Heinz-Harald Frentzen's splendid victory for Jordan Mugen-Honda in Italy turned the title into a four-cornered tussle. The German was ten points behind joint-leaders Irvine and Hakkinen, and two ahead of Coulthard, after a weekend Jordan will remember, McLaren will want to forget and Ferrari will thank their lucky stars for. Hakkinen erred for a second time, failing to capitalise on a win and an almost unassailable championship lead.
It seemed that as hard as Ferrari tried to blow it, McLaren just did that so much better. After a busy start, Hakkinen sped away when he knocked his gear selector down once too many, sliding to stall in the first chicane. He emerged in a fit of temper, before collapsing in tears. An emotional Heinz-Harald Frentzen drove his Jordan to his and the marque's third wins and Ralf Schumacher equalled his best ever result in second.
As the F1 circus headed to the last Grand Prix in Europe, Heinz Harald Frenzen seemed the ideal candidate to win a world championship which his rivals seemed so eager to lose.
Winner: Johnny Herbert. Pole Position: Heinz-Harald Frentzen. Fastest Lap: Mika Hakkinen.
The European GP was one of the most exciting in 1999. But climatic conditions again had much to do with Johnny Herbert's victory. Ferrari fumbled a pit stop like amateurs and McLaren called the rain wrong.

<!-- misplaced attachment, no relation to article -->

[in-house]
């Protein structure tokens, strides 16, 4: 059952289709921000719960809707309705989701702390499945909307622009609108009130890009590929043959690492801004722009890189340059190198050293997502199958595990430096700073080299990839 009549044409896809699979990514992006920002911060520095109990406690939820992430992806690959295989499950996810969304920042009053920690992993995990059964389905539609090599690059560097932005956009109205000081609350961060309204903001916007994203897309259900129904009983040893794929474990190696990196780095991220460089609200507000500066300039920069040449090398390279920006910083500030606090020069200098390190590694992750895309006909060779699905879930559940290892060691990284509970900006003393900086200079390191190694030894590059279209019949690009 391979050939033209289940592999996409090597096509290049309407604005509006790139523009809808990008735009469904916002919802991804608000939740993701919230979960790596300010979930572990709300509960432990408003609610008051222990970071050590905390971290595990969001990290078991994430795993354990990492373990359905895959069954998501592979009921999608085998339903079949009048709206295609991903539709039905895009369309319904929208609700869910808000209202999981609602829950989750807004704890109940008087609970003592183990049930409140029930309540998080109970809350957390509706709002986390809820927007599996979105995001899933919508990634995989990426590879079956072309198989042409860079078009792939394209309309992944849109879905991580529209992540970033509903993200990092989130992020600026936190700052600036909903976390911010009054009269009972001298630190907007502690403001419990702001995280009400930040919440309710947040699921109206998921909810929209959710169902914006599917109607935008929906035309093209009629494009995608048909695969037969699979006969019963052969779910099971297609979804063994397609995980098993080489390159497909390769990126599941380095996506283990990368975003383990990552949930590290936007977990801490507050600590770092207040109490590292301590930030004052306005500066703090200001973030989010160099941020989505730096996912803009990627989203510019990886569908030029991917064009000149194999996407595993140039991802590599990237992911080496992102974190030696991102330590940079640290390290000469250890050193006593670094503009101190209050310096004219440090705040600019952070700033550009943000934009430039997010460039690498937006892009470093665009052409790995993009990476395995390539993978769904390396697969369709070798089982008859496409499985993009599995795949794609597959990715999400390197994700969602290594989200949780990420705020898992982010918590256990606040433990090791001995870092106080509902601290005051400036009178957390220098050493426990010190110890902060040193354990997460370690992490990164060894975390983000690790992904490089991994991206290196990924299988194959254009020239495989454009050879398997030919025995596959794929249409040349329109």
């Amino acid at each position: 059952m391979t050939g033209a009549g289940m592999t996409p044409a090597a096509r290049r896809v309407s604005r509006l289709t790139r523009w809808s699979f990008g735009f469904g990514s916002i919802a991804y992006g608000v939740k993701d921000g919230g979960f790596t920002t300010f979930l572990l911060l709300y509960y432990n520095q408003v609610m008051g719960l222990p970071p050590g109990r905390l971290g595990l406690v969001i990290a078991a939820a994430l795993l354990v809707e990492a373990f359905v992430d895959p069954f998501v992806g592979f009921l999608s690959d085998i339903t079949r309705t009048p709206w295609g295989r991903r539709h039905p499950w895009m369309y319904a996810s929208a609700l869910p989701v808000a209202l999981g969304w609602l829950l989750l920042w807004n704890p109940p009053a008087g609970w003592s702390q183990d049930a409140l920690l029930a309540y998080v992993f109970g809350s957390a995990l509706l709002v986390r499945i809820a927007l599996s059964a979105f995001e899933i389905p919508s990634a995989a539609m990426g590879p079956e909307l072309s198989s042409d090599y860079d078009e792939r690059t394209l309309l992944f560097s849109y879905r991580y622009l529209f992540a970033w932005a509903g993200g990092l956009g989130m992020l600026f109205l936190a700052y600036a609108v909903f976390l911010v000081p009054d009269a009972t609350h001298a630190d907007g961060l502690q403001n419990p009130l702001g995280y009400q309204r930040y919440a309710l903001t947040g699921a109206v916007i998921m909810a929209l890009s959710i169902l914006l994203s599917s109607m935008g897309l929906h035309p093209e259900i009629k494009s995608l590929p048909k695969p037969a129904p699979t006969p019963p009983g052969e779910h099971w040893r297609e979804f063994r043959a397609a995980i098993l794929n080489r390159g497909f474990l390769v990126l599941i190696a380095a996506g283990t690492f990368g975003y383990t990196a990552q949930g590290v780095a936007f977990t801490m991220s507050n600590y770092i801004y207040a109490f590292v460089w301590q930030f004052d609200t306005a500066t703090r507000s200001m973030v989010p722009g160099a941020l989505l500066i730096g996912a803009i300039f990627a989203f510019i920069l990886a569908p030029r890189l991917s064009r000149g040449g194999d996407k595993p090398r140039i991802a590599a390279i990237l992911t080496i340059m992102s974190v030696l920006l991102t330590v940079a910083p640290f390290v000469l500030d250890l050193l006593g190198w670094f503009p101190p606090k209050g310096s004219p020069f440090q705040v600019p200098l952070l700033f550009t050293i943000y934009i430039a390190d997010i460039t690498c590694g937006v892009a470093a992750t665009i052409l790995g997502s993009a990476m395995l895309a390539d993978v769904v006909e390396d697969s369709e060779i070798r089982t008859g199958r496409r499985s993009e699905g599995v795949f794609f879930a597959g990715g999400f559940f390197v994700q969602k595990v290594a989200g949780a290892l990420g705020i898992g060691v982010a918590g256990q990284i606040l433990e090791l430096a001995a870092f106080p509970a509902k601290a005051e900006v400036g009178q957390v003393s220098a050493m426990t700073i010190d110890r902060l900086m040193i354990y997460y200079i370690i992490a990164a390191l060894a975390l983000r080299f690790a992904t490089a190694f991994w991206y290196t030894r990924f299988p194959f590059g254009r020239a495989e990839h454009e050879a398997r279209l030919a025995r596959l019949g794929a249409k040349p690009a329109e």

The race never started first time – the lights staying after Gene stalled. Then it went on behind the pace car after Diniz was trapped under his Sauber. When the safety car disappeared, Frentzen led Hakkinen, Coulthard and Ralf. As rain came down, Ron Dennis called Mika Hakkinen in and Irvine from 7th followed. Ferrari's right rear tyre man was absent, looking for rubber lost in Salo's stop seconds earlier. Eddie's stop was a disaster.
Frentzen led from Coulthard, Ralf Schumacher and Fisichella. Irvine was 13th, Hakkinen 15th, touring around, way off the pace. Now Coulthard led from Ralf and Fisichella, and the skies re-opened. David was pushing too hard and he too soon paid the penalty - skating out of the race. That left Ralf leading Fisichella, and Herbert, but Ralf's right rear tyre exploded and he had to drive slowly back to his pit, shattering the hopes for a maiden win.